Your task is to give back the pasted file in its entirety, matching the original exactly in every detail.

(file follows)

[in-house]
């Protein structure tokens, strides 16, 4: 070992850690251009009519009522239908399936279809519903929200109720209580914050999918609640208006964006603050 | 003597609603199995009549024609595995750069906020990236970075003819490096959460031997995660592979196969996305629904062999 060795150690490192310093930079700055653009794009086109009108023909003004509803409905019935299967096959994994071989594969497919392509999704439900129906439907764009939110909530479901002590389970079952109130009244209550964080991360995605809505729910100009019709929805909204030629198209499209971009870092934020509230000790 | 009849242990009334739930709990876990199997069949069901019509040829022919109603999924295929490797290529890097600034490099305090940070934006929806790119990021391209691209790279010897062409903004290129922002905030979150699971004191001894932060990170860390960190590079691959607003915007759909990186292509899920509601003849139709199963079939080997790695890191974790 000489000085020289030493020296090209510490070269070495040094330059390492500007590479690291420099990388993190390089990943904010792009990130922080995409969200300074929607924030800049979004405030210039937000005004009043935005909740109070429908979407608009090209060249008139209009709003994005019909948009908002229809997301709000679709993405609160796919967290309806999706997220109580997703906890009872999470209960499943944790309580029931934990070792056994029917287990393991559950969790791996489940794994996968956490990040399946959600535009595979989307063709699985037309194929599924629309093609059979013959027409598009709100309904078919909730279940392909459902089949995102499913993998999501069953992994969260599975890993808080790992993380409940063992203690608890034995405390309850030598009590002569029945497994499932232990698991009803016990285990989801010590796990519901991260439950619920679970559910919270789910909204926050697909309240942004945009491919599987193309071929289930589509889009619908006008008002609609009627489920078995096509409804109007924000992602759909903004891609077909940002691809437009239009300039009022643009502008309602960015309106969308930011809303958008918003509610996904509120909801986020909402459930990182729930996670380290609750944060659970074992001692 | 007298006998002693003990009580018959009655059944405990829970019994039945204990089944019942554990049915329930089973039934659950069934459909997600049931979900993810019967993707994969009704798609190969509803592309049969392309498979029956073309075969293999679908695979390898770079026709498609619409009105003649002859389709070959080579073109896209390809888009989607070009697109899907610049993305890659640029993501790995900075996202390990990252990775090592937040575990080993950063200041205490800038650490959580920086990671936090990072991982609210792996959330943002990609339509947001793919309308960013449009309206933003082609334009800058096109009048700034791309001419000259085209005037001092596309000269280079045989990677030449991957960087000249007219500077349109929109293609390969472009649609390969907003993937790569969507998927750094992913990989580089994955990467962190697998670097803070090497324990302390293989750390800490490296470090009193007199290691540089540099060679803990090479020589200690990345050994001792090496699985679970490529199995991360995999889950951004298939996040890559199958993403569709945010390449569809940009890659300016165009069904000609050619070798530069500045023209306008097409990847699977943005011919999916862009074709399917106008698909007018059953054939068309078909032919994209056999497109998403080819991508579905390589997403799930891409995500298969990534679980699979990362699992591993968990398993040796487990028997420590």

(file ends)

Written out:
[in-house]
């Protein structure tokens, strides 16, 4: 070992850690251009009519009522239908399936279809519903929200109720209580914050999918609640208006964006603050 | 003597609603199995009549024609595995750069906020990236970075003819490096959460031997995660592979196969996305629904062999 060795150690490192310093930079700055653009794009086109009108023909003004509803409905019935299967096959994994071989594969497919392509999704439900129906439907764009939110909530479901002590389970079952109130009244209550964080991360995605809505729910100009019709929805909204030629198209499209971009870092934020509230000790 | 009849242990009334739930709990876990199997069949069901019509040829022919109603999924295929490797290529890097600034490099305090940070934006929806790119990021391209691209790279010897062409903004290129922002905030979150699971004191001894932060990170860390960190590079691959607003915007759909990186292509899920509601003849139709199963079939080997790695890191974790 000489000085020289030493020296090209510490070269070495040094330059390492500007590479690291420099990388993190390089990943904010792009990130922080995409969200300074929607924030800049979004405030210039937000005004009043935005909740109070429908979407608009090209060249008139209009709003994005019909948009908002229809997301709000679709993405609160796919967290309806999706997220109580997703906890009872999470209960499943944790309580029931934990070792056994029917287990393991559950969790791996489940794994996968956490990040399946959600535009595979989307063709699985037309194929599924629309093609059979013959027409598009709100309904078919909730279940392909459902089949995102499913993998999501069953992994969260599975890993808080790992993380409940063992203690608890034995405390309850030598009590002569029945497994499932232990698991009803016990285990989801010590796990519901991260439950619920679970559910919270789910909204926050697909309240942004945009491919599987193309071929289930589509889009619908006008008002609609009627489920078995096509409804109007924000992602759909903004891609077909940002691809437009239009300039009022643009502008309602960015309106969308930011809303958008918003509610996904509120909801986020909402459930990182729930996670380290609750944060659970074992001692 | 007298006998002693003990009580018959009655059944405990829970019994039945204990089944019942554990049915329930089973039934659950069934459909997600049931979900993810019967993707994969009704798609190969509803592309049969392309498979029956073309075969293999679908695979390898770079026709498609619409009105003649002859389709070959080579073109896209390809888009989607070009697109899907610049993305890659640029993501790995900075996202390990990252990775090592937040575990080993950063200041205490800038650490959580920086990671936090990072991982609210792996959330943002990609339509947001793919309308960013449009309206933003082609334009800058096109009048700034791309001419000259085209005037001092596309000269280079045989990677030449991957960087000249007219500077349109929109293609390969472009649609390969907003993937790569969507998927750094992913990989580089994955990467962190697998670097803070090497324990302390293989750390800490490296470090009193007199290691540089540099060679803990090479020589200690990345050994001792090496699985679970490529199995991360995999889950951004298939996040890559199958993403569709945010390449569809940009890659300016165009069904000609050619070798530069500045023209306008097409990847699977943005011919999916862009074709399917106008698909007018059953054939068309078909032919994209056999497109998403080819991508579905390589997403799930891409995500298969990534679980699979990362699992591993968990398993040796487990028997420590």